Manure Runoff, Lake Huron Summit, and Solar Panel Glare

1A broad coalition is calling for an end to the use of manure as fertilizer in the winter.

A furry moth eye. Credit: Andrew Magill.
A furry moth eye. Credit: Andrew Magill.

The groups have called on the Michigan Department of Environmental Quality to end the application of manure on frozen ground, or ground covered by snow.

A general permit for Concentrated Animal Feeding Operations, or CAFOs, is currently being revised by the DEQ.

The coalition includes the Alliance for the Great Lakes, Michigan Clean Water Action, Michigan Sierra Club, the National Wildlife Federation, and the Tip of the Mitt Watershed Council.

The groups say the problem is runoff from snowmelt and thaw that pollutes lakes and streams. That runoff contains phosphorus, which feeds harmful algal blooms in waters like Lake Huron’s Saginaw Bay.

The groups say the practice of applying manure in the winter has damaged beaches, fisheries and drinking-water supplies. They say intakes in Saginaw Bay and Lake Huron also are at risk.

2Success stories from citizens will be featured at a Lake Huron Watershed Summit.

The event is on Friday, April 25, at the Thunder Bay National Marine Sanctuary in Alpena. It’s being put on by Huron Pines and the Northeast Michigan Council of Governments (NEMCOG).

The Summit will feature a series of citizen presenters, breakout sessions to share lessons learned, and a State of the Lake panel of natural resource experts.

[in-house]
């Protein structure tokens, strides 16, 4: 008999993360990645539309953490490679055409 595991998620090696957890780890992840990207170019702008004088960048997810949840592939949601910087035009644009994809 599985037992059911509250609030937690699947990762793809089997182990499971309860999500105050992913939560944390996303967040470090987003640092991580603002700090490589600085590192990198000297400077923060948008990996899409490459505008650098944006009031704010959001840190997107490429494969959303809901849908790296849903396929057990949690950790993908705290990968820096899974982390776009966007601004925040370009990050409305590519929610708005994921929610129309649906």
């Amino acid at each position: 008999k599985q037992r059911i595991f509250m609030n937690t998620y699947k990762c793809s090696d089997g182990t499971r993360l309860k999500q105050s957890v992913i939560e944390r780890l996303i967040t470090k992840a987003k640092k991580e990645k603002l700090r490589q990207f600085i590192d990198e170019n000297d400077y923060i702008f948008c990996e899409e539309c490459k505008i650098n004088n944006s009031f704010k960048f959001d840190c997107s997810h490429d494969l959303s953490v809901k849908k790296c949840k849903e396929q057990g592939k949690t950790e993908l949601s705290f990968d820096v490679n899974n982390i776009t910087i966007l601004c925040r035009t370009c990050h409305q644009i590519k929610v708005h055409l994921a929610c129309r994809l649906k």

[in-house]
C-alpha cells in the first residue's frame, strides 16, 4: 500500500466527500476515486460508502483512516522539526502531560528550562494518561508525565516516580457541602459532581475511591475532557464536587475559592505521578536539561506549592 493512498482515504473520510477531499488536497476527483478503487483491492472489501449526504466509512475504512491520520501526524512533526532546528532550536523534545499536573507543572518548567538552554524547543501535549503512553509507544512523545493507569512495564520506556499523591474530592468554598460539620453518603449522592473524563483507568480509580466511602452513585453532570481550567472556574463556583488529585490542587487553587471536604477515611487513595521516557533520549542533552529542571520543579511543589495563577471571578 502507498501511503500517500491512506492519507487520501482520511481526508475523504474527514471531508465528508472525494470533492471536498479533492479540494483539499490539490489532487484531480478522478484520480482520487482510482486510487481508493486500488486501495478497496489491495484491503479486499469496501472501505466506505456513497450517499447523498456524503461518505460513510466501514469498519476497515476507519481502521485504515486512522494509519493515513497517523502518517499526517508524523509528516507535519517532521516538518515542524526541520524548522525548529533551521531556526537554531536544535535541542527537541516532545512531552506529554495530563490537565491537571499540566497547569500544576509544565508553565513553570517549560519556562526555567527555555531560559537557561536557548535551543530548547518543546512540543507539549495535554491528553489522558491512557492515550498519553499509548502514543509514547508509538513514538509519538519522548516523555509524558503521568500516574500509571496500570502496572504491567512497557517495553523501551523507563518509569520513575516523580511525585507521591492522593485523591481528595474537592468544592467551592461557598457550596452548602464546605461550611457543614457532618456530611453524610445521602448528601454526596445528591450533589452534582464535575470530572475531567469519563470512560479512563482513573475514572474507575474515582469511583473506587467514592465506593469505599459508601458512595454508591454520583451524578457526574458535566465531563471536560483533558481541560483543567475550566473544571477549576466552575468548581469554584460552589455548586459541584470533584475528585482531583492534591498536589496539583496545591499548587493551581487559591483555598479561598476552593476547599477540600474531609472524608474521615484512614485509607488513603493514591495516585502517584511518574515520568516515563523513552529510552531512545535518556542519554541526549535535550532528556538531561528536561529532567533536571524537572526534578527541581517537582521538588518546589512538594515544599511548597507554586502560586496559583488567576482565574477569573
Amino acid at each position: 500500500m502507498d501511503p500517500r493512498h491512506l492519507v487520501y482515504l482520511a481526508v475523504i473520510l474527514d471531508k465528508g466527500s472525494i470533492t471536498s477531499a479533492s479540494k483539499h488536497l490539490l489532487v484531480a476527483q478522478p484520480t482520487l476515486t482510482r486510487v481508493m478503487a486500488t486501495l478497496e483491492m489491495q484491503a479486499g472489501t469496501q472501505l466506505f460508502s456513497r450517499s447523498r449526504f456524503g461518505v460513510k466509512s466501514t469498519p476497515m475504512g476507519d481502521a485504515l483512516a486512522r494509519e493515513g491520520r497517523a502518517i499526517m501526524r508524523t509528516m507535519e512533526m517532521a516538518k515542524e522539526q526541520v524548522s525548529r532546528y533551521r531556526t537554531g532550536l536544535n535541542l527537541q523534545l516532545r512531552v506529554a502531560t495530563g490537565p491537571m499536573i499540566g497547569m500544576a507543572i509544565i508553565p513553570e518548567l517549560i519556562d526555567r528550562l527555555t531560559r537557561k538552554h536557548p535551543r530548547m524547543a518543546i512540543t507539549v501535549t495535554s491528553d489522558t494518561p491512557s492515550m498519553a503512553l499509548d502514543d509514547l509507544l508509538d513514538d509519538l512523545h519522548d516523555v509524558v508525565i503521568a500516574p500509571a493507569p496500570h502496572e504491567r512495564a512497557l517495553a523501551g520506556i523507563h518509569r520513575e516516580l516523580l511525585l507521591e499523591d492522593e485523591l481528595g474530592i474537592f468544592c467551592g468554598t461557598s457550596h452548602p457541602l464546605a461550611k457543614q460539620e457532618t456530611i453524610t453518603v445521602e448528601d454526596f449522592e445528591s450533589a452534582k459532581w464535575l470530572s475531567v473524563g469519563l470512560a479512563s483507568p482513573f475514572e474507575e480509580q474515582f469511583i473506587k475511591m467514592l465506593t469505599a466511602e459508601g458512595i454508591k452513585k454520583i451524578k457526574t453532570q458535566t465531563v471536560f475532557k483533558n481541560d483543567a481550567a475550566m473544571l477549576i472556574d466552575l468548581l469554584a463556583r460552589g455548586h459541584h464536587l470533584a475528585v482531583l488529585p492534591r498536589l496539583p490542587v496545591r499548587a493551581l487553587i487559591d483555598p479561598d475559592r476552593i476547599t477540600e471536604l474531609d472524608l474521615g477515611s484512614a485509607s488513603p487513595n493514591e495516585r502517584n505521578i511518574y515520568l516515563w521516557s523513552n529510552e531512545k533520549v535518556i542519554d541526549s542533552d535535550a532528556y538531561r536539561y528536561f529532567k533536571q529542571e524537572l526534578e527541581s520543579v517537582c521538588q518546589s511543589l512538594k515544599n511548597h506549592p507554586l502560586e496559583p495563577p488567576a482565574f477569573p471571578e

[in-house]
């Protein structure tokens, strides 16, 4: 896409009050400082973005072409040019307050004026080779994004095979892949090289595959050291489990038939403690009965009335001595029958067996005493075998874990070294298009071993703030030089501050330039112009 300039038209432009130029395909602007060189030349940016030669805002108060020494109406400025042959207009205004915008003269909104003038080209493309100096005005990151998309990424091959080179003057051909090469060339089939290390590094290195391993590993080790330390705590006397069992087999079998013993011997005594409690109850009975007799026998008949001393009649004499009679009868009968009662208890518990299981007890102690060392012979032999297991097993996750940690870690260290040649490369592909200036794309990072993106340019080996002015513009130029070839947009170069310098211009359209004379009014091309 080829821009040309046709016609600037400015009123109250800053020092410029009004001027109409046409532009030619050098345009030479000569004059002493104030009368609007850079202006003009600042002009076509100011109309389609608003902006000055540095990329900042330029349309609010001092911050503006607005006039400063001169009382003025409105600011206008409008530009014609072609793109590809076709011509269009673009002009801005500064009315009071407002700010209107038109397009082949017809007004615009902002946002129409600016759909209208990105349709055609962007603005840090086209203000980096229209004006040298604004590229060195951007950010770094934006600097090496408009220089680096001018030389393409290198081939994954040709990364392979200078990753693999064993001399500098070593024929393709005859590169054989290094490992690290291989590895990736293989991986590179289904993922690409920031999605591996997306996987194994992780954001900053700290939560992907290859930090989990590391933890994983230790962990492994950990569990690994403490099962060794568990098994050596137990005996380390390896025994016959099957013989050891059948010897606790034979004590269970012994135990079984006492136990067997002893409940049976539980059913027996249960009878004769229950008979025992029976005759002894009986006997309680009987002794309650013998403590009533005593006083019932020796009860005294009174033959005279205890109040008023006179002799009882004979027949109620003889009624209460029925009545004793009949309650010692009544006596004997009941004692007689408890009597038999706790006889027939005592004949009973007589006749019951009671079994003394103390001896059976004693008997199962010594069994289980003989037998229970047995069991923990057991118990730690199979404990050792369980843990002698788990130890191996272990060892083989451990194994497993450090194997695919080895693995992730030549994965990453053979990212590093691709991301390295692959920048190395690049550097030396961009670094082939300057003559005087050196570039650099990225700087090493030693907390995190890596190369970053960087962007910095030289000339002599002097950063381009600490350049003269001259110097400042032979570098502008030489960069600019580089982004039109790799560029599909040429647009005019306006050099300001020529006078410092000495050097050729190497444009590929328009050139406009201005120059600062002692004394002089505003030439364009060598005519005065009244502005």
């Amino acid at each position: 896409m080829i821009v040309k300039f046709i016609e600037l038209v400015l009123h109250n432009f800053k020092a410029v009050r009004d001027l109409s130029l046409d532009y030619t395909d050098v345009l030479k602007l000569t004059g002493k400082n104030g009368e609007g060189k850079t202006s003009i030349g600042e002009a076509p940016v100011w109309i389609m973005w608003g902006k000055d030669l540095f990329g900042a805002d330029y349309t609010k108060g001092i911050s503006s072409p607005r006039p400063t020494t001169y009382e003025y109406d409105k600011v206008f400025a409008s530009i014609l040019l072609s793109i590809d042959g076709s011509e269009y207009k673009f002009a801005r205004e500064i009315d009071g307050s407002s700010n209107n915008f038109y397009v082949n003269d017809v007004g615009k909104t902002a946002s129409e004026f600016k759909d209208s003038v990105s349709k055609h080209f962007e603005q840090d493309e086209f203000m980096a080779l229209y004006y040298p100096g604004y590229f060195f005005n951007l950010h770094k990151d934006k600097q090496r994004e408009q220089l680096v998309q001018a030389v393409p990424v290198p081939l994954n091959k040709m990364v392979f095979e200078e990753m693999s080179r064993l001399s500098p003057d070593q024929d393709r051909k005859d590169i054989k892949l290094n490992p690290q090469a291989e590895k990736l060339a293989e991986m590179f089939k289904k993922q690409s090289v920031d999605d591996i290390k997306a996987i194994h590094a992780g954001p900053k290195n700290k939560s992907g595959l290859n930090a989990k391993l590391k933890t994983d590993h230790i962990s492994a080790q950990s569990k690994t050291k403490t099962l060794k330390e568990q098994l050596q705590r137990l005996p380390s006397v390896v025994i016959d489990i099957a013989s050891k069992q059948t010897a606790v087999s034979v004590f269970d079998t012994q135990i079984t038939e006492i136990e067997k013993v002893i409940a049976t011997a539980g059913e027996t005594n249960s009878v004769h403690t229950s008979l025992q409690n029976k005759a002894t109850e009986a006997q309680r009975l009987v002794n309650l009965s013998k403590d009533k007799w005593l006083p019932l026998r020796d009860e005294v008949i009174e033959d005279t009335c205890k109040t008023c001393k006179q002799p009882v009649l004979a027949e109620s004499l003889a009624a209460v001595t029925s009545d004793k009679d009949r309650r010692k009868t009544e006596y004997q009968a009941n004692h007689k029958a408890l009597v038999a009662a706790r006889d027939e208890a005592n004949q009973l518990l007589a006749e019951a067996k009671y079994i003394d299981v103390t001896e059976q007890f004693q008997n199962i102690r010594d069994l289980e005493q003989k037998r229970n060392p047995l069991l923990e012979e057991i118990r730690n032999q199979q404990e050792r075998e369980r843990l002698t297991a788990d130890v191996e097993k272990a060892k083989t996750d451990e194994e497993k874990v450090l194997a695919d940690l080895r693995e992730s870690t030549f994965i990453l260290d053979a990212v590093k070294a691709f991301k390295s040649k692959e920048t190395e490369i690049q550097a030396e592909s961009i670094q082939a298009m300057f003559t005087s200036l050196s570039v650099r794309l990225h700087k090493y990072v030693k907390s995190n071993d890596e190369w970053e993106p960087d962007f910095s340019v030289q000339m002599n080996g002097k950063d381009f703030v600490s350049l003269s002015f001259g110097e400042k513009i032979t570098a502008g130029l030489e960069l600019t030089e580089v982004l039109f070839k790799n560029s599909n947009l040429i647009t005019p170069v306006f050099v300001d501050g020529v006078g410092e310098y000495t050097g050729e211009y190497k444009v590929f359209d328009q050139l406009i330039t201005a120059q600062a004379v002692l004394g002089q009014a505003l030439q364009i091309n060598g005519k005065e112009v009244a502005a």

Topics covered throughout the day will include waterfront practices, local planning, habitat projects, and invasive species removal

For more information, visit VolunteerNorthernMichigan.org.

3Glare from solar panels has been an issue in places like Midland County’s Homer Township, where residents have complained about solar fields next to the Rose Glen subdivision.

It’s also come up in places like California, which has a lot more solar panels than Michigan.

Now, researchers at the University of California in Irvine have developed a gold coating that they say dims the glare from solar panels.

They say the light-absorbing, water-repellant material was inspired by the eyeballs of moths.

Scientists found that a simple process and a tiny bit of gold can turn a transparent film black.

The new coating also could allow people to read cellphone displays in bright light.

The university has patented the work and is exploring ways to bring the product to market.

– Mr. Great Lakes, as heard at 9 a.m. Fridays in Bay City, Michigan, on Delta College Q-90.1 FM NPR.

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